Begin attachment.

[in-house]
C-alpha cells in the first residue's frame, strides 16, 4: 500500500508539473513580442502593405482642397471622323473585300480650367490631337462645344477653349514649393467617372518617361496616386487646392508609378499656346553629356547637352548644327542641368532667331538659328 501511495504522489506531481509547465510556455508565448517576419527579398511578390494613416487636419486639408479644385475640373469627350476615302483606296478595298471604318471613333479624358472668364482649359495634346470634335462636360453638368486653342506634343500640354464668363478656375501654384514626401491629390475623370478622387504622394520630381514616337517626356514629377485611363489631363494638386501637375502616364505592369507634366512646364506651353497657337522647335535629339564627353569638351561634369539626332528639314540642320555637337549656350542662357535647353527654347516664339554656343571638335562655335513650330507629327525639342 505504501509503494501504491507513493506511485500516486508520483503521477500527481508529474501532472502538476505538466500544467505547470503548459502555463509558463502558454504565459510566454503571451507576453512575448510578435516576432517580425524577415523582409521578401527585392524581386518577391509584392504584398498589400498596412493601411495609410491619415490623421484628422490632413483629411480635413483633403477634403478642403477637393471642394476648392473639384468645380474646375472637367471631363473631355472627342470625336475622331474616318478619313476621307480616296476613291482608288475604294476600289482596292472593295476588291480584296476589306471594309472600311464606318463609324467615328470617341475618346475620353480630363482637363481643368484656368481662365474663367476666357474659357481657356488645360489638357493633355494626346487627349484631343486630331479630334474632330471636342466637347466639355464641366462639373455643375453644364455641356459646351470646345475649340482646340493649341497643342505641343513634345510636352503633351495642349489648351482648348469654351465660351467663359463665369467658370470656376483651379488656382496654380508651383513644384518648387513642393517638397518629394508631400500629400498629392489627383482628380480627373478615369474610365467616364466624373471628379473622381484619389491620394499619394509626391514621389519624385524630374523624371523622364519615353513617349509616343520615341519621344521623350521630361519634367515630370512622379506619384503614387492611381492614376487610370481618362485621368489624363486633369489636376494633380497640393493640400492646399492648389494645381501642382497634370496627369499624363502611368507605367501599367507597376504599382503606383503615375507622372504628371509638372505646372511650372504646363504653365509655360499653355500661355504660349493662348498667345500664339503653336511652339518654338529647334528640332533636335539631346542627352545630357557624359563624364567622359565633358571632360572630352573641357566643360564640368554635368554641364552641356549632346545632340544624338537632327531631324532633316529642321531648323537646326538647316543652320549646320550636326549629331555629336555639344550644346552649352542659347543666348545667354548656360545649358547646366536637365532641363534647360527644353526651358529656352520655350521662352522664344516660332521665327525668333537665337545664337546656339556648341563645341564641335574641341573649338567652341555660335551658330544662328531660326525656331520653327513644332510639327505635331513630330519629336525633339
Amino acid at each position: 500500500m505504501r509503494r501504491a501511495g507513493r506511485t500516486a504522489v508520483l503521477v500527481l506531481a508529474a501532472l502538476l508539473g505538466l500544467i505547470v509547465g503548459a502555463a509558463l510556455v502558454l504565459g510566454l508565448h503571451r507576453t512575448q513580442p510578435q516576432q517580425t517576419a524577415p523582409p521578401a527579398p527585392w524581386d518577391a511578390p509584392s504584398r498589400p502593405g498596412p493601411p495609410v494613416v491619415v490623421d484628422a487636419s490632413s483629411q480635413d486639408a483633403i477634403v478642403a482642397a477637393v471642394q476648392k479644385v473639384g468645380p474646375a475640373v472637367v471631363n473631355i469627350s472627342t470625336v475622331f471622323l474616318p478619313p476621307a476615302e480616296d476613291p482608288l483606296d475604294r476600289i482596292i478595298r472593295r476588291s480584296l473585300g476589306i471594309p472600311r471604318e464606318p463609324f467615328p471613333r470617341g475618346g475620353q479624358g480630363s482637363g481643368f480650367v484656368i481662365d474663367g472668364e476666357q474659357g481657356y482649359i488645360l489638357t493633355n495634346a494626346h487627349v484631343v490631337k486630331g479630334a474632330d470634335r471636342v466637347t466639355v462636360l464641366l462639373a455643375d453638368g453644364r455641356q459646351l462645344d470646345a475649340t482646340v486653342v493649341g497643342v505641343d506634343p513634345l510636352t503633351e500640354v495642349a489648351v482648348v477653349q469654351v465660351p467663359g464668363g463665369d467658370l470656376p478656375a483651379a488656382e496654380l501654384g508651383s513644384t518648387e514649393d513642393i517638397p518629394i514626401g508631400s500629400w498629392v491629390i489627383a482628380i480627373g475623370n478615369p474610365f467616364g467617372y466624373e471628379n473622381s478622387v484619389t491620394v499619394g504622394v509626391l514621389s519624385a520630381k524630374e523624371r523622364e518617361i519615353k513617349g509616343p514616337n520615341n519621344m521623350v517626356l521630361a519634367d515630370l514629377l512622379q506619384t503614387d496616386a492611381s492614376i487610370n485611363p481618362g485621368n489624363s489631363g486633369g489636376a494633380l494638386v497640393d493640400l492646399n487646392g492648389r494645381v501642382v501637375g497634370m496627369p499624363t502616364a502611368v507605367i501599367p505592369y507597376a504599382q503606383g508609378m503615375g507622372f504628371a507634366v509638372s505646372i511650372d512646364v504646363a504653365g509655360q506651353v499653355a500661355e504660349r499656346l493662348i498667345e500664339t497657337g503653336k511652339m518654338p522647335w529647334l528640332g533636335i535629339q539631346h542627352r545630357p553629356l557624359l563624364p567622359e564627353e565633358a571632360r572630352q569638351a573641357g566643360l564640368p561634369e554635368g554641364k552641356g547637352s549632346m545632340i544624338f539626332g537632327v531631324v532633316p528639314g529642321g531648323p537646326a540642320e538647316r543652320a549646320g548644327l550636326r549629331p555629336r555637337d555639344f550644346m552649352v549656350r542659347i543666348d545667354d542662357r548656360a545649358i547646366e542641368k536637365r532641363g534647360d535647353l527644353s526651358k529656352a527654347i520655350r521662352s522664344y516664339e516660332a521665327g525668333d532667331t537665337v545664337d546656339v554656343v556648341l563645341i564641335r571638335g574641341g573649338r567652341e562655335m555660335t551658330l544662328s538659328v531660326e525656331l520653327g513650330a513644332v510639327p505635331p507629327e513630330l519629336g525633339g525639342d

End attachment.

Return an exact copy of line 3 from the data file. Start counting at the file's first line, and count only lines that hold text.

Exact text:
Amino acid at each position: 500500500m505504501r509503494r501504491a501511495g507513493r506511485t500516486a504522489v508520483l503521477v500527481l506531481a508529474a501532472l502538476l508539473g505538466l500544467i505547470v509547465g503548459a502555463a509558463l510556455v502558454l504565459g510566454l508565448h503571451r507576453t512575448q513580442p510578435q516576432q517580425t517576419a524577415p523582409p521578401a527579398p527585392w524581386d518577391a511578390p509584392s504584398r498589400p502593405g498596412p493601411p495609410v494613416v491619415v490623421d484628422a487636419s490632413s483629411q480635413d486639408a483633403i477634403v478642403a482642397a477637393v471642394q476648392k479644385v473639384g468645380p474646375a475640373v472637367v471631363n473631355i469627350s472627342t470625336v475622331f471622323l474616318p478619313p476621307a476615302e480616296d476613291p482608288l483606296d475604294r476600289i482596292i478595298r472593295r476588291s480584296l473585300g476589306i471594309p472600311r471604318e464606318p463609324f467615328p471613333r470617341g475618346g475620353q479624358g480630363s482637363g481643368f480650367v484656368i481662365d474663367g472668364e476666357q474659357g481657356y482649359i488645360l489638357t493633355n495634346a494626346h487627349v484631343v490631337k486630331g479630334a474632330d470634335r471636342v466637347t466639355v462636360l464641366l462639373a455643375d453638368g453644364r455641356q459646351l462645344d470646345a475649340t482646340v486653342v493649341g497643342v505641343d506634343p513634345l510636352t503633351e500640354v495642349a489648351v482648348v477653349q469654351v465660351p467663359g464668363g463665369d467658370l470656376p478656375a483651379a488656382e496654380l501654384g508651383s513644384t518648387e514649393d513642393i517638397p518629394i514626401g508631400s500629400w498629392v491629390i489627383a482628380i480627373g475623370n478615369p474610365f467616364g467617372y466624373e471628379n473622381s478622387v484619389t491620394v499619394g504622394v509626391l514621389s519624385a520630381k524630374e523624371r523622364e518617361i519615353k513617349g509616343p514616337n520615341n519621344m521623350v517626356l521630361a519634367d515630370l514629377l512622379q506619384t503614387d496616386a492611381s492614376i487610370n485611363p481618362g485621368n489624363s489631363g486633369g489636376a494633380l494638386v497640393d493640400l492646399n487646392g492648389r494645381v501642382v501637375g497634370m496627369p499624363t502616364a502611368v507605367i501599367p505592369y507597376a504599382q503606383g508609378m503615375g507622372f504628371a507634366v509638372s505646372i511650372d512646364v504646363a504653365g509655360q506651353v499653355a500661355e504660349r499656346l493662348i498667345e500664339t497657337g503653336k511652339m518654338p522647335w529647334l528640332g533636335i535629339q539631346h542627352r545630357p553629356l557624359l563624364p567622359e564627353e565633358a571632360r572630352q569638351a573641357g566643360l564640368p561634369e554635368g554641364k552641356g547637352s549632346m545632340i544624338f539626332g537632327v531631324v532633316p528639314g529642321g531648323p537646326a540642320e538647316r543652320a549646320g548644327l550636326r549629331p555629336r555637337d555639344f550644346m552649352v549656350r542659347i543666348d545667354d542662357r548656360a545649358i547646366e542641368k536637365r532641363g534647360d535647353l527644353s526651358k529656352a527654347i520655350r521662352s522664344y516664339e516660332a521665327g525668333d532667331t537665337v545664337d546656339v554656343v556648341l563645341i564641335r571638335g574641341g573649338r567652341e562655335m555660335t551658330l544662328s538659328v531660326e525656331l520653327g513650330a513644332v510639327p505635331p507629327e513630330l519629336g525633339g525639342d